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Home » Hacking News » Phone hackers discovered by system service business

Phone hackers discovered by system service business

by Nikola Strahija on December 1st, 2002 A Raymond company has uncovered an unusual telephone-hacking scheme that could cost businesses big bucks when they get their phone bill. John Laurence, owner of Telephone Systems Consultation and Maintenance, said his company has discovered that hackers are breaking into business voice-mail systems to make long-distance calls and send numerical codes to the Philippines.


Company technicians have spent the last few weeks helping businesses repair their voice-mail systems after they were hit. The phone systems being attacked are all a brand made by Panasonic, Laurence said.

The problem was first discovered when Laurenceís company, which sells and installs telephone and voice-mail systems for businesses here and across the country, began receiving calls from clients reporting that their voice mail wasnít working properly. Some businesses have discovered problems when they attempt to retrieve messages but find their voice-mail is not accessible.

After investigating the complaints, Laurence said his company found several cases where someone, presumably a hacker familiar with phone systems, managed to call businesses at night and alter their voice mail systems by creating a new mailbox that the person could then use to dial long-distance phone calls from an unknown location. Many of the bogus calls from business voice mail systems were made to the Philippines, Laurence said.

Technicians havenít been able to trace the location where the calls from the hacker originated, nor do they know to whom the overseas numbers that were called belong.

All of the long-distance calls are being billed to the affected businesses, said Laurence, who urged employees in charge of handling company phone bills to closely examine their bills. Some businesses may not be aware that their voice mail systems have been hacked into.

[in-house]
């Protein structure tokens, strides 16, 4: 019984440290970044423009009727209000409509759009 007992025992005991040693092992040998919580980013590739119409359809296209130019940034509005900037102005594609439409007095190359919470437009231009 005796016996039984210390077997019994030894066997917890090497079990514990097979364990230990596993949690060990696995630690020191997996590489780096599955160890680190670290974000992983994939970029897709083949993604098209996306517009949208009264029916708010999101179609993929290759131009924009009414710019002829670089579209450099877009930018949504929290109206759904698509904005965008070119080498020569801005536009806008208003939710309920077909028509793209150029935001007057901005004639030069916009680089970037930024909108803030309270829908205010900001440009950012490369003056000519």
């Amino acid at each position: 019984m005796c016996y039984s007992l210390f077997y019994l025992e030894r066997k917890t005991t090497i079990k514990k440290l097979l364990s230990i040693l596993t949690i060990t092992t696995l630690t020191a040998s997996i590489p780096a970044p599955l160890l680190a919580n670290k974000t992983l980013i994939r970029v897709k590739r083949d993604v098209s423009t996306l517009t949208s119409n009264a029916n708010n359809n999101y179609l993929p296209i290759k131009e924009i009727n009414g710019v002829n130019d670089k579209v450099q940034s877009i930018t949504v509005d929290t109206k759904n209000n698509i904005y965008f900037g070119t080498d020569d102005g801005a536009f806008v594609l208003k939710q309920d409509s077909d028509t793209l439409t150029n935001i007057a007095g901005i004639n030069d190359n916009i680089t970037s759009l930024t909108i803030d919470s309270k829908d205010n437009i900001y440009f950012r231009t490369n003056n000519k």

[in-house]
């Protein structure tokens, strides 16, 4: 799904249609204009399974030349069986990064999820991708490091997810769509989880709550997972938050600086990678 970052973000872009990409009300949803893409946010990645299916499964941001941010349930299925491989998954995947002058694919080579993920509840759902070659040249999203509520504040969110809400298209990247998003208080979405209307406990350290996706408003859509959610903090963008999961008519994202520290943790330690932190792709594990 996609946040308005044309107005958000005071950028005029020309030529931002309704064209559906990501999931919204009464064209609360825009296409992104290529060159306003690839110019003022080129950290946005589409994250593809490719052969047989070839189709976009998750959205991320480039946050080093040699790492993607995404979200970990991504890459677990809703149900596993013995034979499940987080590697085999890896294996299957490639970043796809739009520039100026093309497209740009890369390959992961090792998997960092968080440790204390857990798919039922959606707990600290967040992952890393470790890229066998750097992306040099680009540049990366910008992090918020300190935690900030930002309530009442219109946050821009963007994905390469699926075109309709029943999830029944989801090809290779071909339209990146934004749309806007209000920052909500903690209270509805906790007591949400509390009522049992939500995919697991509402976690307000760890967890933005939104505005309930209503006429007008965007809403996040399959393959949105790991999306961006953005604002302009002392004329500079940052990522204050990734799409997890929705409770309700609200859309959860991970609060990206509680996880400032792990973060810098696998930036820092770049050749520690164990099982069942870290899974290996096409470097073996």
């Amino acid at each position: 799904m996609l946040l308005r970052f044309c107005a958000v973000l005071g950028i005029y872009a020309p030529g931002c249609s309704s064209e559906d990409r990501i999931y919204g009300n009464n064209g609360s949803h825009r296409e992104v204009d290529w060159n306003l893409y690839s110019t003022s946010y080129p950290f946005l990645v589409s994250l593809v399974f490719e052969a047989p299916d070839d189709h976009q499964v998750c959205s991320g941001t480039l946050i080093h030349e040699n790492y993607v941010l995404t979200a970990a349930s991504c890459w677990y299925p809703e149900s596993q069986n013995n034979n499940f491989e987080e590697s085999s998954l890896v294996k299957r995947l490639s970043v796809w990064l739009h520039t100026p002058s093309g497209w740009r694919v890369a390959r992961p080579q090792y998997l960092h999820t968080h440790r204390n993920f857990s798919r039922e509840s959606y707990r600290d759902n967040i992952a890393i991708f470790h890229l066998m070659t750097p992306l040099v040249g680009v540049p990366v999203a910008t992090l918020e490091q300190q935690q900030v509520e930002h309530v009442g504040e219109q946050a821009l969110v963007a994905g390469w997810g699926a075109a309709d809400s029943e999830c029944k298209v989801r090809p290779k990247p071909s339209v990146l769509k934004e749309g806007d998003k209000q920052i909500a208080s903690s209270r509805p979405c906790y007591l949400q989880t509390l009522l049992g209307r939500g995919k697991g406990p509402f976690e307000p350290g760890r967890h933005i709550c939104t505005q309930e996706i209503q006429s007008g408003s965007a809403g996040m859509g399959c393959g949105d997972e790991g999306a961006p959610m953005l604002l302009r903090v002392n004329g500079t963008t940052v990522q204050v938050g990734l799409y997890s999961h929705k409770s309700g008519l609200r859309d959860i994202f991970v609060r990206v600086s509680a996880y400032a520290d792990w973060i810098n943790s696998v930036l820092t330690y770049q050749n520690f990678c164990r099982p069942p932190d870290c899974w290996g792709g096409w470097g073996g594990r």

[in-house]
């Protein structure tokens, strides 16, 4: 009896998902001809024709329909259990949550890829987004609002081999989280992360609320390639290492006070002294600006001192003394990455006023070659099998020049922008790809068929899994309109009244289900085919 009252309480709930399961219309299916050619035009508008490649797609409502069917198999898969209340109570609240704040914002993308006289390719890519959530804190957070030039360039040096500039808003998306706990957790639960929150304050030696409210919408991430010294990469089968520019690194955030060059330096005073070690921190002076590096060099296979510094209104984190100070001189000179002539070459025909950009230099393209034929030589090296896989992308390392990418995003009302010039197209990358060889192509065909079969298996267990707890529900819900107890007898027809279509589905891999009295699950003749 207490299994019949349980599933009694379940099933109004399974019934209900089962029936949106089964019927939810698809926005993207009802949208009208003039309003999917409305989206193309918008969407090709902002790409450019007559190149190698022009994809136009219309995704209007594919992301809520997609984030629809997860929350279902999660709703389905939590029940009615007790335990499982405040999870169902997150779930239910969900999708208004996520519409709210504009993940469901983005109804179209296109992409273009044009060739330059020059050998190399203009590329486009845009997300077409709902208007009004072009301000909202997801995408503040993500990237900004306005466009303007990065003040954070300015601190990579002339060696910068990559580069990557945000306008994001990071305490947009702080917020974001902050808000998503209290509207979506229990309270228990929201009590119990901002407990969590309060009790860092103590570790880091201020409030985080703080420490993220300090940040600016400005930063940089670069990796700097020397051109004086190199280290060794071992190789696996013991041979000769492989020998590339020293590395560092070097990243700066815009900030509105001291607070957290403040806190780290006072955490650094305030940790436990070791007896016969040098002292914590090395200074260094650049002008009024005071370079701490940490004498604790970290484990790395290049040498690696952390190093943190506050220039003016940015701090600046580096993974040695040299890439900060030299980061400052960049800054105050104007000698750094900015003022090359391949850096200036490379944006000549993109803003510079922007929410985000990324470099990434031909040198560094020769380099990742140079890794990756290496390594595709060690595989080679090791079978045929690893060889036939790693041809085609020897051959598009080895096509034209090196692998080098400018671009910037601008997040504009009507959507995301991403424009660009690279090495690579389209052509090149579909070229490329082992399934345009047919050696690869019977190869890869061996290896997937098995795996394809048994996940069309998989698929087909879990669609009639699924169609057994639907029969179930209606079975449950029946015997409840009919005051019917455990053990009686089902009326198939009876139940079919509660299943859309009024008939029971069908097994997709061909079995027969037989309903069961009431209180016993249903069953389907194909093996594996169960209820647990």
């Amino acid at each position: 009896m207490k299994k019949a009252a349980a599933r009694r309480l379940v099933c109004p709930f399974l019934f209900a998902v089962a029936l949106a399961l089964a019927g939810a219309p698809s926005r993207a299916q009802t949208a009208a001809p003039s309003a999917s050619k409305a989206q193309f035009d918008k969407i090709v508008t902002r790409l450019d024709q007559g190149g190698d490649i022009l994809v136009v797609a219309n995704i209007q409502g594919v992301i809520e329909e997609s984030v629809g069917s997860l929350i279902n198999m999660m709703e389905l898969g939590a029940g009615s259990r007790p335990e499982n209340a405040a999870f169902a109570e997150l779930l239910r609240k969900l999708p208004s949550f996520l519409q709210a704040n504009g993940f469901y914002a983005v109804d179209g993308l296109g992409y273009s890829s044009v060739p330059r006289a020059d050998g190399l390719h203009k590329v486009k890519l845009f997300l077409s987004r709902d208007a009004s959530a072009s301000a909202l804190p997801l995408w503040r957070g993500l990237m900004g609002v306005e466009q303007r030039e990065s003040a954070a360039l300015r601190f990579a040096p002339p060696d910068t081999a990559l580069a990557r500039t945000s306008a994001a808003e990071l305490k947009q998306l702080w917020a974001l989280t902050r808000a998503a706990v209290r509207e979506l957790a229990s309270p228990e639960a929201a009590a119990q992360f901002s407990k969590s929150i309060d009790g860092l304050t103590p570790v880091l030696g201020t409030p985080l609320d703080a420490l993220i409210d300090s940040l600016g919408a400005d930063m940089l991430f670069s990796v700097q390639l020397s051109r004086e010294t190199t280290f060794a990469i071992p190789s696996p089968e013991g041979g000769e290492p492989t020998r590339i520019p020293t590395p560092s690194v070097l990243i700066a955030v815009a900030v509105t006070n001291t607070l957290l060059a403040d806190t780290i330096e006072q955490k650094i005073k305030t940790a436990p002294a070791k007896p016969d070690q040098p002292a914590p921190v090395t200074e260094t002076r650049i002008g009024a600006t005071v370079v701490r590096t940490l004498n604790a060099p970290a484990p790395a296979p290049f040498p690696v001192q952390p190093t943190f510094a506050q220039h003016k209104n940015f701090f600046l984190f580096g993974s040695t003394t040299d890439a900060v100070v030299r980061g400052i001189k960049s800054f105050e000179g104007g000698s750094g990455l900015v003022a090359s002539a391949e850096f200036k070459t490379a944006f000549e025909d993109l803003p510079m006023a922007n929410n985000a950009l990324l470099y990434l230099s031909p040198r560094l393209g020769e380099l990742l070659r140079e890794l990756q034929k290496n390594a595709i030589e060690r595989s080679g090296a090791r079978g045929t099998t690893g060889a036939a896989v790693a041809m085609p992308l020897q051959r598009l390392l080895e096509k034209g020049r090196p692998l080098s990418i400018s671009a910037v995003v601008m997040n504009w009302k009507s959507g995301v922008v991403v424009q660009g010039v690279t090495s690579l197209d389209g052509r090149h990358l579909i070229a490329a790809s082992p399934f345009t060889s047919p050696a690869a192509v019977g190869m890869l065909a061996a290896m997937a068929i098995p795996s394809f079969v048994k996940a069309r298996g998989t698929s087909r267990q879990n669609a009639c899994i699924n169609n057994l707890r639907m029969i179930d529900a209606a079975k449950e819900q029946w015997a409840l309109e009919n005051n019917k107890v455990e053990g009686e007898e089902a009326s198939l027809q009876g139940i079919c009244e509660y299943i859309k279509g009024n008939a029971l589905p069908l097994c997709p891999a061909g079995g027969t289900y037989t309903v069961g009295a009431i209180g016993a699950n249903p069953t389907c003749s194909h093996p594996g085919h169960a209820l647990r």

"This could be happening to a lot of businesses across the country. This has happened to us several times over the past two weeks, so I can just imagine the volume of this that could be happening around the country," said Laurence, adding that companies should make sure that their phone systems are password-protected to make them less vulnerable.

Laurenceís company has a customer base of 600 businesses in New England and 1,000 more in other parts of the country. He said customers as far west as California have reported problems with apparent voice-mail hacking.

Chris Goodrow, a senior technician for the Raymond phone company, said the hackers have also found a way to change the voice-mail programming so that it can forward voice mail messages from the companyís system to the Philippines. For instance, he said some businesses have discovered strange voice mail messages that include what appear to be numerical codes followed by the voice of a person speaking just a few words in an unknown foreign language.

EOS Research in Portsmouth is among the growing number of businesses attacked by the phone hackers. Ron Gehl, the companyís president, said the problem was detected when employees noticed that one of the companyís many phone lines appeared to be in use even though no one in the building was using that line.

"Something was picking up the line and placing what seemed to be a brief call. After investigating, we found the voice mail was up to something. We unplugged the voice mail device and the problem seemed to go away," Gehl said.

Technicians researched the problem and found that the voice mail system had been attacked.